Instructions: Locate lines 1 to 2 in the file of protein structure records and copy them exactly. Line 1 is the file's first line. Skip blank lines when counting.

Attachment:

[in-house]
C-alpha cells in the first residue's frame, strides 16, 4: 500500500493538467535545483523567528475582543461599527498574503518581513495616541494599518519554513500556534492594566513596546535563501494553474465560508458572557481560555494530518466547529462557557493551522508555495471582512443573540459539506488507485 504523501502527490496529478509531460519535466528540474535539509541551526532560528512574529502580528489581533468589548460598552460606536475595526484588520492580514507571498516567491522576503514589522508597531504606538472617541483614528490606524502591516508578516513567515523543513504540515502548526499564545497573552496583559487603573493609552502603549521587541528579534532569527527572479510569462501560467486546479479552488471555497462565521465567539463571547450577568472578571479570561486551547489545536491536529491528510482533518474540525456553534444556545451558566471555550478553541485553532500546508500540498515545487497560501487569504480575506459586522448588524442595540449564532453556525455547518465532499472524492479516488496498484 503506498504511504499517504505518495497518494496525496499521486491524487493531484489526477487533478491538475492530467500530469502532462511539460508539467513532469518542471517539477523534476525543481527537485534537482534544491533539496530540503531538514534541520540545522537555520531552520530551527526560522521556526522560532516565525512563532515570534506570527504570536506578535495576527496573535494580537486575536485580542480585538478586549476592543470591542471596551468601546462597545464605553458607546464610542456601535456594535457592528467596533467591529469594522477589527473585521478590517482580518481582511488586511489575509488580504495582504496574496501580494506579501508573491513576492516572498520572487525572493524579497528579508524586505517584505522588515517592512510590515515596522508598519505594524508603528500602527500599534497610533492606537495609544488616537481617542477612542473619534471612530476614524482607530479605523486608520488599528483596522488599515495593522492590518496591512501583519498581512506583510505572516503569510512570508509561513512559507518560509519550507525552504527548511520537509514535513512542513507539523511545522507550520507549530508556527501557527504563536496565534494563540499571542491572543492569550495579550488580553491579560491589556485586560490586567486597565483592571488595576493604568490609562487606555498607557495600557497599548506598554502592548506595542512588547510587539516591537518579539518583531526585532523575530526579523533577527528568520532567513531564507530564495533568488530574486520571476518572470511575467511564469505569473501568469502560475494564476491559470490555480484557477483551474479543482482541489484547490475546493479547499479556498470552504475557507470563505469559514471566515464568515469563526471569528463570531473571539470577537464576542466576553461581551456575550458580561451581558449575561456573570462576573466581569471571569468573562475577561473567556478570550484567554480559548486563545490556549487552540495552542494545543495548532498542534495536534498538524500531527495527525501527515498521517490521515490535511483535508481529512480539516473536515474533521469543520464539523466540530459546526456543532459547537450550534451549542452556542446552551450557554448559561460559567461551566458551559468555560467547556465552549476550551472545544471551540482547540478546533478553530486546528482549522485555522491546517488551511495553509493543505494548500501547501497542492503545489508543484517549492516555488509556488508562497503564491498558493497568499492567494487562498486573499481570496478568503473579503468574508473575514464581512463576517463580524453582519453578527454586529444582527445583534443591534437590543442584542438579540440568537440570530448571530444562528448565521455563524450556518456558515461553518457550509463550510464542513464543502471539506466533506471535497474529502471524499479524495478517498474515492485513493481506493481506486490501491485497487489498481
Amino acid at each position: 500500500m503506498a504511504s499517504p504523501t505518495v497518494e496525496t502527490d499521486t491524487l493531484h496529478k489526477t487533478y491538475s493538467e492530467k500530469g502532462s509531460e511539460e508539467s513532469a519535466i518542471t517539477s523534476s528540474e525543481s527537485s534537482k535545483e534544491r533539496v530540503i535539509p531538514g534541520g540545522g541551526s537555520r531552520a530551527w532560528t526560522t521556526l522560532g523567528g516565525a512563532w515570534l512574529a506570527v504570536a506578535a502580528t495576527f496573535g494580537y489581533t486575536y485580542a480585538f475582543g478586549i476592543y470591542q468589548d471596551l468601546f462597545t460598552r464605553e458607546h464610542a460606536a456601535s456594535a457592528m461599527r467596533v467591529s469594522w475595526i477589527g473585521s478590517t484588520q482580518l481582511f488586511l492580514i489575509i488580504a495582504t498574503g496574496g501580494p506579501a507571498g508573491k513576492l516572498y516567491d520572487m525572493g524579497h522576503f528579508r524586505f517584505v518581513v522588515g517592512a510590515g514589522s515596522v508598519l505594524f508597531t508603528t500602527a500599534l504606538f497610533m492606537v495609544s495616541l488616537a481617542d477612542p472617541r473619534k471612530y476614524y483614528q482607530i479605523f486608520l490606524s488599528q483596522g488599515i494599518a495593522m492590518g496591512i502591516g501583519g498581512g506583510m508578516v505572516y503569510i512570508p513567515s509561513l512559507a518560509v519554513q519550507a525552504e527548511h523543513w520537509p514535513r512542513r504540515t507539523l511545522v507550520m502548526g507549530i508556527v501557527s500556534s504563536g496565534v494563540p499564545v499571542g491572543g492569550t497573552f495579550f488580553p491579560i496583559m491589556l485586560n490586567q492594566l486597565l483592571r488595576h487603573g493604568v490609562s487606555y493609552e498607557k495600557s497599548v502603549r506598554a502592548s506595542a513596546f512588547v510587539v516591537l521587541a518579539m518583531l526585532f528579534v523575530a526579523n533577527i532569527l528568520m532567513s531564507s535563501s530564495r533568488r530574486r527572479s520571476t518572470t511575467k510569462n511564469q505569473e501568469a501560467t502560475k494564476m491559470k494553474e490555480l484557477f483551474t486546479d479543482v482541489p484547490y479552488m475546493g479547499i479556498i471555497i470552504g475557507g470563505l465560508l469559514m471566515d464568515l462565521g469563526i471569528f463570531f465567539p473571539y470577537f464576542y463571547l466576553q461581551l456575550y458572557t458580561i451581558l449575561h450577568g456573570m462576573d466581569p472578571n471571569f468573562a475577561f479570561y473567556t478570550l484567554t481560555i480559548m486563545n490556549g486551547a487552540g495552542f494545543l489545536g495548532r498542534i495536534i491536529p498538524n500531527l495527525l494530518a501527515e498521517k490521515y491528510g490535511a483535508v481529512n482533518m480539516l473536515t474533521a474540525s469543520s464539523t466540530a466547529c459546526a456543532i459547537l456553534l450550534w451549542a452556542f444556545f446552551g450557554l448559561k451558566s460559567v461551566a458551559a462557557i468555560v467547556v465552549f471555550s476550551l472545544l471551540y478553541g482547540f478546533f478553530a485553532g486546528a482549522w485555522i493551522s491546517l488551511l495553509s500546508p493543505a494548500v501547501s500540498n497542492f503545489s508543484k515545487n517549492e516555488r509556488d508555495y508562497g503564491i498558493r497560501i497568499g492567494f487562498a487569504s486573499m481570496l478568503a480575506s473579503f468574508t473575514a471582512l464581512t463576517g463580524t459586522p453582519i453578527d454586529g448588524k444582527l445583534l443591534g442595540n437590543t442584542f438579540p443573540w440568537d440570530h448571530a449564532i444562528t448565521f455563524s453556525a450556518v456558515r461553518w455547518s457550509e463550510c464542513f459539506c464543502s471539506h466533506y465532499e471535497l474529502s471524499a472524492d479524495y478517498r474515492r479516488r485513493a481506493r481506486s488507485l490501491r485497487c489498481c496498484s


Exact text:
[in-house]
C-alpha cells in the first residue's frame, strides 16, 4: 500500500493538467535545483523567528475582543461599527498574503518581513495616541494599518519554513500556534492594566513596546535563501494553474465560508458572557481560555494530518466547529462557557493551522508555495471582512443573540459539506488507485 504523501502527490496529478509531460519535466528540474535539509541551526532560528512574529502580528489581533468589548460598552460606536475595526484588520492580514507571498516567491522576503514589522508597531504606538472617541483614528490606524502591516508578516513567515523543513504540515502548526499564545497573552496583559487603573493609552502603549521587541528579534532569527527572479510569462501560467486546479479552488471555497462565521465567539463571547450577568472578571479570561486551547489545536491536529491528510482533518474540525456553534444556545451558566471555550478553541485553532500546508500540498515545487497560501487569504480575506459586522448588524442595540449564532453556525455547518465532499472524492479516488496498484 503506498504511504499517504505518495497518494496525496499521486491524487493531484489526477487533478491538475492530467500530469502532462511539460508539467513532469518542471517539477523534476525543481527537485534537482534544491533539496530540503531538514534541520540545522537555520531552520530551527526560522521556526522560532516565525512563532515570534506570527504570536506578535495576527496573535494580537486575536485580542480585538478586549476592543470591542471596551468601546462597545464605553458607546464610542456601535456594535457592528467596533467591529469594522477589527473585521478590517482580518481582511488586511489575509488580504495582504496574496501580494506579501508573491513576492516572498520572487525572493524579497528579508524586505517584505522588515517592512510590515515596522508598519505594524508603528500602527500599534497610533492606537495609544488616537481617542477612542473619534471612530476614524482607530479605523486608520488599528483596522488599515495593522492590518496591512501583519498581512506583510505572516503569510512570508509561513512559507518560509519550507525552504527548511520537509514535513512542513507539523511545522507550520507549530508556527501557527504563536496565534494563540499571542491572543492569550495579550488580553491579560491589556485586560490586567486597565483592571488595576493604568490609562487606555498607557495600557497599548506598554502592548506595542512588547510587539516591537518579539518583531526585532523575530526579523533577527528568520532567513531564507530564495533568488530574486520571476518572470511575467511564469505569473501568469502560475494564476491559470490555480484557477483551474479543482482541489484547490475546493479547499479556498470552504475557507470563505469559514471566515464568515469563526471569528463570531473571539470577537464576542466576553461581551456575550458580561451581558449575561456573570462576573466581569471571569468573562475577561473567556478570550484567554480559548486563545490556549487552540495552542494545543495548532498542534495536534498538524500531527495527525501527515498521517490521515490535511483535508481529512480539516473536515474533521469543520464539523466540530459546526456543532459547537450550534451549542452556542446552551450557554448559561460559567461551566458551559468555560467547556465552549476550551472545544471551540482547540478546533478553530486546528482549522485555522491546517488551511495553509493543505494548500501547501497542492503545489508543484517549492516555488509556488508562497503564491498558493497568499492567494487562498486573499481570496478568503473579503468574508473575514464581512463576517463580524453582519453578527454586529444582527445583534443591534437590543442584542438579540440568537440570530448571530444562528448565521455563524450556518456558515461553518457550509463550510464542513464543502471539506466533506471535497474529502471524499479524495478517498474515492485513493481506493481506486490501491485497487489498481